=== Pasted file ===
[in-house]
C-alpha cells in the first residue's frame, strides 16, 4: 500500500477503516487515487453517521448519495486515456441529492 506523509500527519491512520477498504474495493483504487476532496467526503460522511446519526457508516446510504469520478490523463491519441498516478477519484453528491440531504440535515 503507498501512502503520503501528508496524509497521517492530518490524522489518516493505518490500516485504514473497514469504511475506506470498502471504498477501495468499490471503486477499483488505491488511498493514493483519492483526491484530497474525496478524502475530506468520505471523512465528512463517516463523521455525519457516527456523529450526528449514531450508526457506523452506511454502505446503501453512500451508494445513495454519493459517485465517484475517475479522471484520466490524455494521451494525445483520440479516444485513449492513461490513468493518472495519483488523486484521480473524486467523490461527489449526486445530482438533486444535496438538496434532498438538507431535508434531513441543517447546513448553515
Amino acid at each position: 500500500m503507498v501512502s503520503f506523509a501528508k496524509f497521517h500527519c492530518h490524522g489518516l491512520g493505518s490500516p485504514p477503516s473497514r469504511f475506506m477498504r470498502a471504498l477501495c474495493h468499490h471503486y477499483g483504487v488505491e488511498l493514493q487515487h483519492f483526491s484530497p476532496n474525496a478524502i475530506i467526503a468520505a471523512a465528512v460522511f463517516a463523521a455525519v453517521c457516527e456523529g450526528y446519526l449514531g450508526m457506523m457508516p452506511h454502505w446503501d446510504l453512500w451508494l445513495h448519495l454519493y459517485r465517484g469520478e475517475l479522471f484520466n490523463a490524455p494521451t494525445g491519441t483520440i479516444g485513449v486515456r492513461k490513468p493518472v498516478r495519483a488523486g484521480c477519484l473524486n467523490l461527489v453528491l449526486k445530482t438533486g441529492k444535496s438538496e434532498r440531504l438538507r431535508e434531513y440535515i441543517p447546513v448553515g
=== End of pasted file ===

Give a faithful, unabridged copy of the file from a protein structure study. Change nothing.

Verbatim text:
[in-house]
C-alpha cells in the first residue's frame, strides 16, 4: 500500500477503516487515487453517521448519495486515456441529492 506523509500527519491512520477498504474495493483504487476532496467526503460522511446519526457508516446510504469520478490523463491519441498516478477519484453528491440531504440535515 503507498501512502503520503501528508496524509497521517492530518490524522489518516493505518490500516485504514473497514469504511475506506470498502471504498477501495468499490471503486477499483488505491488511498493514493483519492483526491484530497474525496478524502475530506468520505471523512465528512463517516463523521455525519457516527456523529450526528449514531450508526457506523452506511454502505446503501453512500451508494445513495454519493459517485465517484475517475479522471484520466490524455494521451494525445483520440479516444485513449492513461490513468493518472495519483488523486484521480473524486467523490461527489449526486445530482438533486444535496438538496434532498438538507431535508434531513441543517447546513448553515
Amino acid at each position: 500500500m503507498v501512502s503520503f506523509a501528508k496524509f497521517h500527519c492530518h490524522g489518516l491512520g493505518s490500516p485504514p477503516s473497514r469504511f475506506m477498504r470498502a471504498l477501495c474495493h468499490h471503486y477499483g483504487v488505491e488511498l493514493q487515487h483519492f483526491s484530497p476532496n474525496a478524502i475530506i467526503a468520505a471523512a465528512v460522511f463517516a463523521a455525519v453517521c457516527e456523529g450526528y446519526l449514531g450508526m457506523m457508516p452506511h454502505w446503501d446510504l453512500w451508494l445513495h448519495l454519493y459517485r465517484g469520478e475517475l479522471f484520466n490523463a490524455p494521451t494525445g491519441t483520440i479516444g485513449v486515456r492513461k490513468p493518472v498516478r495519483a488523486g484521480c477519484l473524486n467523490l461527489v453528491l449526486k445530482t438533486g441529492k444535496s438538496e434532498r440531504l438538507r431535508e434531513y440535515i441543517p447546513v448553515g